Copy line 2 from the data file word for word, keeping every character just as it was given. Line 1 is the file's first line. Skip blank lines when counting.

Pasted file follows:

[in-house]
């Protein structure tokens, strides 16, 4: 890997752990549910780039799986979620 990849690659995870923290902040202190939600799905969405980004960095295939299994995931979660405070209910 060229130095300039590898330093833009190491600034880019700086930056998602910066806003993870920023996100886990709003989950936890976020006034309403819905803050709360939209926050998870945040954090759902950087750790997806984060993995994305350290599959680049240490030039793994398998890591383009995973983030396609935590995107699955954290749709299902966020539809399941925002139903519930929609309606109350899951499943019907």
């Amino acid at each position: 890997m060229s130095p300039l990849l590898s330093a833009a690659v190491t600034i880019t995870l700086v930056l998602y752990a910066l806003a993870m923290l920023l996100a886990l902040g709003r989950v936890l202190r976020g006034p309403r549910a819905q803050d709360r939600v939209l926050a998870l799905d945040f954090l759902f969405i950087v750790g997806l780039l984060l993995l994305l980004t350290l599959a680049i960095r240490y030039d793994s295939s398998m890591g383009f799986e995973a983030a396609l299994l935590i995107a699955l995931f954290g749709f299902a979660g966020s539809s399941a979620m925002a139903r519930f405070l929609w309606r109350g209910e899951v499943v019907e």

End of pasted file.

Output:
């Protein structure tokens, strides 16, 4: 890997752990549910780039799986979620 990849690659995870923290902040202190939600799905969405980004960095295939299994995931979660405070209910 060229130095300039590898330093833009190491600034880019700086930056998602910066806003993870920023996100886990709003989950936890976020006034309403819905803050709360939209926050998870945040954090759902950087750790997806984060993995994305350290599959680049240490030039793994398998890591383009995973983030396609935590995107699955954290749709299902966020539809399941925002139903519930929609309606109350899951499943019907």